Standard 55 of the American Society of Heating, Refrigerating and Air-Conditioning Engineers (ASHRAE) describesThermal comfort as “”that condition of mind which expresses satisfaction with the thermal environment.” In other words, when a person feels neither too hot nor too cold. Most people want a heating system that keeps them warm but not hot—one that gives them a sense of wellbeing. The ideal heating system should remain in the thermal comfort zone around room temperature.
The following factors can affect our thermal comfort:
a. Environmental factors
1. Air temperature
2. Average radiation temperature of indoor surfaces
3. Relative humidity of the air
4. The speed of indoor air.
b. Personal factors
1. Physical activity 2. Clothing, 3. Gender, 4. Age
The level of thermal comfort directly influences our health, comfort, state of mind and productivity. Environmental factors change according to:
- External environmental conditions
- Quality of insulation and type of building materials
- Heating system, the percentage of infrared heating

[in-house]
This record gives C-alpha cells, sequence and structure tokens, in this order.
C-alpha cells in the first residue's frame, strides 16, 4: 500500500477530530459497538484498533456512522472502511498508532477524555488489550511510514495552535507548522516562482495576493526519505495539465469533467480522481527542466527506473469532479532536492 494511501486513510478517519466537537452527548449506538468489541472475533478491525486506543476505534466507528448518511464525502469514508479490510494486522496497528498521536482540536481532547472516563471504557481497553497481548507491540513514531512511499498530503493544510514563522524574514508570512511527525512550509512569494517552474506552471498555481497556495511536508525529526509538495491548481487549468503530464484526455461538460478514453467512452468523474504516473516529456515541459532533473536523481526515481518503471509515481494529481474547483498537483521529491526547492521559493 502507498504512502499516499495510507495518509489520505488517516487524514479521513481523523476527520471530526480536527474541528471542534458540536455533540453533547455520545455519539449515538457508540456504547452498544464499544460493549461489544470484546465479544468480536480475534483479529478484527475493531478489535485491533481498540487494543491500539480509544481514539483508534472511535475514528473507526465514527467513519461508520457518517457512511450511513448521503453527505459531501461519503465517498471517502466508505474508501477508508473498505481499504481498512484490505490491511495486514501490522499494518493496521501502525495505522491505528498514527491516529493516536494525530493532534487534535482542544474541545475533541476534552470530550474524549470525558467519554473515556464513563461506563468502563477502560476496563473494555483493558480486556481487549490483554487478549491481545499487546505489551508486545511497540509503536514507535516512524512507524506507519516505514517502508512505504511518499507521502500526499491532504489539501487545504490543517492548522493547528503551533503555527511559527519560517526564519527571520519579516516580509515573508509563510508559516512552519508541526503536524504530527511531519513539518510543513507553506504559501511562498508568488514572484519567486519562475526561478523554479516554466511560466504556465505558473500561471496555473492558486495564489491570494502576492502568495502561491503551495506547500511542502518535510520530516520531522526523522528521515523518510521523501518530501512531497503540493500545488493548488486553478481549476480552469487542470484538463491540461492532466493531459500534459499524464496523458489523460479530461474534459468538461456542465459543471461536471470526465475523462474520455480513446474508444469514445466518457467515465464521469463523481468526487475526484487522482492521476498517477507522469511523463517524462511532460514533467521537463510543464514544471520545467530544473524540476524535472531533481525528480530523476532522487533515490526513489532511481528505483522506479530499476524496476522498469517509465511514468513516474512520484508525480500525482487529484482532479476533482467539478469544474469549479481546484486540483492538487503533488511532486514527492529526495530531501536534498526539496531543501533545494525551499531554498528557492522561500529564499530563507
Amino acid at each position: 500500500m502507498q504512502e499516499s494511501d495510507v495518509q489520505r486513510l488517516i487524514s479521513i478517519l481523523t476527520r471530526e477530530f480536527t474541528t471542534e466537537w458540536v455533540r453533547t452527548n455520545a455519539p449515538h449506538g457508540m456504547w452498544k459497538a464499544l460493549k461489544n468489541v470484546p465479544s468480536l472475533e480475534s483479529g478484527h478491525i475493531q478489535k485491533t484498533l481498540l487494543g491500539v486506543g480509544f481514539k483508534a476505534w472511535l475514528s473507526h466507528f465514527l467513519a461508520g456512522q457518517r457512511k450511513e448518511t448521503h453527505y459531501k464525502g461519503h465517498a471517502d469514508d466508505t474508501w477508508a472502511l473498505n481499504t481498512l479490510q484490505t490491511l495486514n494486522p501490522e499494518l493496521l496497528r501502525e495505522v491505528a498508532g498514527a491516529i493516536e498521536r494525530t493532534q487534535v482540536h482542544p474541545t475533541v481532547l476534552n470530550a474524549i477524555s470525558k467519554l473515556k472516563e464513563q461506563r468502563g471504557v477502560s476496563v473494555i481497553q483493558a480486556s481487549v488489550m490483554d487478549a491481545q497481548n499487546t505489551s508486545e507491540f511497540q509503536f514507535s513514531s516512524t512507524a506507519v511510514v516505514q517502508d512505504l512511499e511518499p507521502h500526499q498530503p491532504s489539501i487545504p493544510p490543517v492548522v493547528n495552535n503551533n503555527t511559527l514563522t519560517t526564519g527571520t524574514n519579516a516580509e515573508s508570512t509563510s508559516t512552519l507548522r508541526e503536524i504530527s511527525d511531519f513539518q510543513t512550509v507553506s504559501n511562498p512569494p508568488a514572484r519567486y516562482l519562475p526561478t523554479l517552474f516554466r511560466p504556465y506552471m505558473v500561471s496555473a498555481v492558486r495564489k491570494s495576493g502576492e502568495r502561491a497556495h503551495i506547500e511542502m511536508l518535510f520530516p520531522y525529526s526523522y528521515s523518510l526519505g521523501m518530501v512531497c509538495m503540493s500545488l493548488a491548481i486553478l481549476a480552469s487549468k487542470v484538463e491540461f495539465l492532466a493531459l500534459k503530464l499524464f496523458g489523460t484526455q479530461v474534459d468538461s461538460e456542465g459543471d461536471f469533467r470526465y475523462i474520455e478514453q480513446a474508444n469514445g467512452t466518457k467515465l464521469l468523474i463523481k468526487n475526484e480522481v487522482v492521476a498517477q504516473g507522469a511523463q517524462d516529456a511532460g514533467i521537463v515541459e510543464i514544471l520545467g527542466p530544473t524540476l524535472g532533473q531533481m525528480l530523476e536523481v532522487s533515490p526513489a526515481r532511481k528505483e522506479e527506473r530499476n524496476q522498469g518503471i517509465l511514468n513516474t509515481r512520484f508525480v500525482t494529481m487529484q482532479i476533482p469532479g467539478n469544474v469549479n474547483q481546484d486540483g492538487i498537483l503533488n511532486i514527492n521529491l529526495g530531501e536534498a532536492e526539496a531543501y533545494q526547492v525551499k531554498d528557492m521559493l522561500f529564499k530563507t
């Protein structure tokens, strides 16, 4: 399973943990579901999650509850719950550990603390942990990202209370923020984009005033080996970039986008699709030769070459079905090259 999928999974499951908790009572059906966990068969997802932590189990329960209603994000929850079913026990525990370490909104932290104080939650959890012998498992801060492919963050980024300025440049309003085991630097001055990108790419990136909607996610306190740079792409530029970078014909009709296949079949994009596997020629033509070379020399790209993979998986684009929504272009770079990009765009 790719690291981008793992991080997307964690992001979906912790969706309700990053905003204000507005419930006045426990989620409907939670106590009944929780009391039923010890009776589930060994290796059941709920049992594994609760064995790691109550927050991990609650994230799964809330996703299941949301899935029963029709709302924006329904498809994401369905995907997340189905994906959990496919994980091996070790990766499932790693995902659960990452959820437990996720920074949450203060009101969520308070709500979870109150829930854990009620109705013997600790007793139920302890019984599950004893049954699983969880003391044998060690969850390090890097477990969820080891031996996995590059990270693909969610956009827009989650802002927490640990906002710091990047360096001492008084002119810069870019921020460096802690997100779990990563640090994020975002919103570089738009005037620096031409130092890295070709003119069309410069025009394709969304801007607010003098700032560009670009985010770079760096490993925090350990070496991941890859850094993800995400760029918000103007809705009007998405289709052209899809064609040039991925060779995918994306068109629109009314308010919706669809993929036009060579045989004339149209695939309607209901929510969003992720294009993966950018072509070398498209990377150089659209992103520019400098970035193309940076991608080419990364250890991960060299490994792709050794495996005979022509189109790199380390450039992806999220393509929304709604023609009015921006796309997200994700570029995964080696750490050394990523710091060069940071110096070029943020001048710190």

- Design, installation, and maintenance of the heating system
- Operating regime of the heating system
- Type of ventilation and the orientation of the building
The higher the temperature on the surface of a radiator, the more infrared heat it radiates. Infrared, marble radiators can reach a temperature of 90° οC, emitting infrared heat from over 80% of their surface area—heat which most people perceive as thermally comfortable. Infrared marble radiators provide a high level of thermal comfort because of the stone they are made from, because of the way they are made, and because of the way they operate. By preserving over 60% of the radiated heat, they ensure an even air temperature of 20-22° οC, with relative humidity at a comfortable level (between 40% and 70%). Infrared heating keeps airspeeds at acceptable limits (0,125÷0,25m/s). As a result, the temperature remains stable and there are no unpleasant draughts.
You can find out more about thermal comfort here